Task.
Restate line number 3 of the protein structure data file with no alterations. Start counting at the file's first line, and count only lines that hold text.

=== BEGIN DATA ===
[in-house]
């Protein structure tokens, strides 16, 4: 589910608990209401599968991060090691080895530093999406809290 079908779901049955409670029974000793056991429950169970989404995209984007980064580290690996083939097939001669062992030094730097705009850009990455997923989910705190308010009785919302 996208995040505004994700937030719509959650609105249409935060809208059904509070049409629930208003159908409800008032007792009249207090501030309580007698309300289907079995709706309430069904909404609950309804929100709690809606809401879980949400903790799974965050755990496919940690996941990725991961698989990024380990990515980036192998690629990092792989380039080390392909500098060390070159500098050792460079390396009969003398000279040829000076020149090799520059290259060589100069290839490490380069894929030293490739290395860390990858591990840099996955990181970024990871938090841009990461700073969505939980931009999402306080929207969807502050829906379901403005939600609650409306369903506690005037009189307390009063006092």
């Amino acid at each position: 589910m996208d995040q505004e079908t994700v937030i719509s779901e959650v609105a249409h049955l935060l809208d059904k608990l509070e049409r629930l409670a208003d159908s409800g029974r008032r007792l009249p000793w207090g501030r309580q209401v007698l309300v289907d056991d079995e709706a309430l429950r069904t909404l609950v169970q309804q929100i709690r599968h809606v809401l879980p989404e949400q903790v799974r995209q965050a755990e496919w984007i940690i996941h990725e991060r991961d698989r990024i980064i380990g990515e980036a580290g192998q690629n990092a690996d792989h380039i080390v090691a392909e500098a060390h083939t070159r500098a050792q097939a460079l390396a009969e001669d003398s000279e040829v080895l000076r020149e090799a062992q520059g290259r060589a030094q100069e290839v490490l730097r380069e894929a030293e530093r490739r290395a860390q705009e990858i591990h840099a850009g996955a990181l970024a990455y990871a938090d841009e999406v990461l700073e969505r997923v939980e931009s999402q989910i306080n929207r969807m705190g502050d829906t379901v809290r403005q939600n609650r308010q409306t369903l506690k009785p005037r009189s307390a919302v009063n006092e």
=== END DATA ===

């Amino acid at each position: 589910m996208d995040q505004e079908t994700v937030i719509s779901e959650v609105a249409h049955l935060l809208d059904k608990l509070e049409r629930l409670a208003d159908s409800g029974r008032r007792l009249p000793w207090g501030r309580q209401v007698l309300v289907d056991d079995e709706a309430l429950r069904t909404l609950v169970q309804q929100i709690r599968h809606v809401l879980p989404e949400q903790v799974r995209q965050a755990e496919w984007i940690i996941h990725e991060r991961d698989r990024i980064i380990g990515e980036a580290g192998q690629n990092a690996d792989h380039i080390v090691a392909e500098a060390h083939t070159r500098a050792q097939a460079l390396a009969e001669d003398s000279e040829v080895l000076r020149e090799a062992q520059g290259r060589a030094q100069e290839v490490l730097r380069e894929a030293e530093r490739r290395a860390q705009e990858i591990h840099a850009g996955a990181l970024a990455y990871a938090d841009e999406v990461l700073e969505r997923v939980e931009s999402q989910i306080n929207r969807m705190g502050d829906t379901v809290r403005q939600n609650r308010q409306t369903l506690k009785p005037r009189s307390a919302v009063n006092e």